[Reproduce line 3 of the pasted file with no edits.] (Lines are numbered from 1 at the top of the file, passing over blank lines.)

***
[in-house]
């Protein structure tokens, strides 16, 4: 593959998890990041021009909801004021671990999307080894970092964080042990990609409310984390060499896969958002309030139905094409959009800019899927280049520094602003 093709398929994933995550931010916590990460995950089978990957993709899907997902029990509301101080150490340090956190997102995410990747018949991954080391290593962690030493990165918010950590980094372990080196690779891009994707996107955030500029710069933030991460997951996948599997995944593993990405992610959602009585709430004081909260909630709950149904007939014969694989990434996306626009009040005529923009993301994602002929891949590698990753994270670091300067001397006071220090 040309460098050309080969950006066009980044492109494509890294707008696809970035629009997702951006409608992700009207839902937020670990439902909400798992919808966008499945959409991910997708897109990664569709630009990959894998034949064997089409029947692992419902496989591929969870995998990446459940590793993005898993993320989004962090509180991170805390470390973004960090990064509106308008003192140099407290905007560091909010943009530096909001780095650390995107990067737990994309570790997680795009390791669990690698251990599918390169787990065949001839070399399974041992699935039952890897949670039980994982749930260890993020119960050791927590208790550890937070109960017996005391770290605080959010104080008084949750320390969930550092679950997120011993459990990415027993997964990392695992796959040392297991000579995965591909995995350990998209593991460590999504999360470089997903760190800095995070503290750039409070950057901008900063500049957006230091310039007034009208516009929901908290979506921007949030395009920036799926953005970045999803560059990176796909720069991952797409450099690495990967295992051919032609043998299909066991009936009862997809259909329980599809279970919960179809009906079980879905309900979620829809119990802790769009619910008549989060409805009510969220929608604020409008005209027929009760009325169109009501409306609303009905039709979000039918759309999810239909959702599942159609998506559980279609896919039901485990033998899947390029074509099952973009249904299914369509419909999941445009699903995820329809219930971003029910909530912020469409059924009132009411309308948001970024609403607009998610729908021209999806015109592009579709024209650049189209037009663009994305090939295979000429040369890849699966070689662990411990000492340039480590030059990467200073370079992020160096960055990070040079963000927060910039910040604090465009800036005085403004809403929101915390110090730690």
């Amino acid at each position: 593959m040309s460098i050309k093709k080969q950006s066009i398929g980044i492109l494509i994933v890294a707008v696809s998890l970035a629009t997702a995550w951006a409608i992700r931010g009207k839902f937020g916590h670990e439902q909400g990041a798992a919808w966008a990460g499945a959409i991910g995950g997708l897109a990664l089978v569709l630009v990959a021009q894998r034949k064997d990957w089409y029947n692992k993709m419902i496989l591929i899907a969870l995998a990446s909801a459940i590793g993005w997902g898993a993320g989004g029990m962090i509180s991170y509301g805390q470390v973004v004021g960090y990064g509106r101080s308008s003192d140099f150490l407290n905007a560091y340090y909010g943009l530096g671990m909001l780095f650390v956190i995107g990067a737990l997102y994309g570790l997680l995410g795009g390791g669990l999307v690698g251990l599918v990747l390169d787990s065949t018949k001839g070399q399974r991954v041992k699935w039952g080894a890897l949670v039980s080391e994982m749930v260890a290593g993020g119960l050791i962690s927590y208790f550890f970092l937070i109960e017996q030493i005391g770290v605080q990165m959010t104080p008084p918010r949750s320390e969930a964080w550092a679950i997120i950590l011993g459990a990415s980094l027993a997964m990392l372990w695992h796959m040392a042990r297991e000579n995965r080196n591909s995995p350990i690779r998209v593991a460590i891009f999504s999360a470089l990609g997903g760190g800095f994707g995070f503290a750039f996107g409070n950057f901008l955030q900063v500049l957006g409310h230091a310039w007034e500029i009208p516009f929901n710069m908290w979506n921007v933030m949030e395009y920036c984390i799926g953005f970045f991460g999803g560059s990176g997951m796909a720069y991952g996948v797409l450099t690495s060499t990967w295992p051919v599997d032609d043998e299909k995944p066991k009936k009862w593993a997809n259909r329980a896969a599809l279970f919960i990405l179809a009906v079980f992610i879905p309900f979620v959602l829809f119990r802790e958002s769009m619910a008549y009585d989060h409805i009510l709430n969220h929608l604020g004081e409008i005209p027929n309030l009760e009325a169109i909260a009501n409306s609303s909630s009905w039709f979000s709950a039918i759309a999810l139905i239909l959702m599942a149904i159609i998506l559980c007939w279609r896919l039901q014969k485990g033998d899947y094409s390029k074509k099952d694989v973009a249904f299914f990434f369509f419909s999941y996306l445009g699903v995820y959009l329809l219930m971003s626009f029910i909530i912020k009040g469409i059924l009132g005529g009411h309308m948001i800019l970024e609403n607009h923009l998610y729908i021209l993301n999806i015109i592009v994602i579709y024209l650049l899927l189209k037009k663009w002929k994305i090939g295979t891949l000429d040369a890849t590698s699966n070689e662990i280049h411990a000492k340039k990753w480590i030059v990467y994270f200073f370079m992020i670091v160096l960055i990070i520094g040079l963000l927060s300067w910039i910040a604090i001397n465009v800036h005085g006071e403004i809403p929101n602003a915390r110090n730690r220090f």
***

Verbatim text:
């Amino acid at each position: 593959m040309s460098i050309k093709k080969q950006s066009i398929g980044i492109l494509i994933v890294a707008v696809s998890l970035a629009t997702a995550w951006a409608i992700r931010g009207k839902f937020g916590h670990e439902q909400g990041a798992a919808w966008a990460g499945a959409i991910g995950g997708l897109a990664l089978v569709l630009v990959a021009q894998r034949k064997d990957w089409y029947n692992k993709m419902i496989l591929i899907a969870l995998a990446s909801a459940i590793g993005w997902g898993a993320g989004g029990m962090i509180s991170y509301g805390q470390v973004v004021g960090y990064g509106r101080s308008s003192d140099f150490l407290n905007a560091y340090y909010g943009l530096g671990m909001l780095f650390v956190i995107g990067a737990l997102y994309g570790l997680l995410g795009g390791g669990l999307v690698g251990l599918v990747l390169d787990s065949t018949k001839g070399q399974r991954v041992k699935w039952g080894a890897l949670v039980s080391e994982m749930v260890a290593g993020g119960l050791i962690s927590y208790f550890f970092l937070i109960e017996q030493i005391g770290v605080q990165m959010t104080p008084p918010r949750s320390e969930a964080w550092a679950i997120i950590l011993g459990a990415s980094l027993a997964m990392l372990w695992h796959m040392a042990r297991e000579n995965r080196n591909s995995p350990i690779r998209v593991a460590i891009f999504s999360a470089l990609g997903g760190g800095f994707g995070f503290a750039f996107g409070n950057f901008l955030q900063v500049l957006g409310h230091a310039w007034e500029i009208p516009f929901n710069m908290w979506n921007v933030m949030e395009y920036c984390i799926g953005f970045f991460g999803g560059s990176g997951m796909a720069y991952g996948v797409l450099t690495s060499t990967w295992p051919v599997d032609d043998e299909k995944p066991k009936k009862w593993a997809n259909r329980a896969a599809l279970f919960i990405l179809a009906v079980f992610i879905p309900f979620v959602l829809f119990r802790e958002s769009m619910a008549y009585d989060h409805i009510l709430n969220h929608l604020g004081e409008i005209p027929n309030l009760e009325a169109i909260a009501n409306s609303s909630s009905w039709f979000s709950a039918i759309a999810l139905i239909l959702m599942a149904i159609i998506l559980c007939w279609r896919l039901q014969k485990g033998d899947y094409s390029k074509k099952d694989v973009a249904f299914f990434f369509f419909s999941y996306l445009g699903v995820y959009l329809l219930m971003s626009f029910i909530i912020k009040g469409i059924l009132g005529g009411h309308m948001i800019l970024e609403n607009h923009l998610y729908i021209l993301n999806i015109i592009v994602i579709y024209l650049l899927l189209k037009k663009w002929k994305i090939g295979t891949l000429d040369a890849t590698s699966n070689e662990i280049h411990a000492k340039k990753w480590i030059v990467y994270f200073f370079m992020i670091v160096l960055i990070i520094g040079l963000l927060s300067w910039i910040a604090i001397n465009v800036h005085g006071e403004i809403p929101n602003a915390r110090n730690r220090f």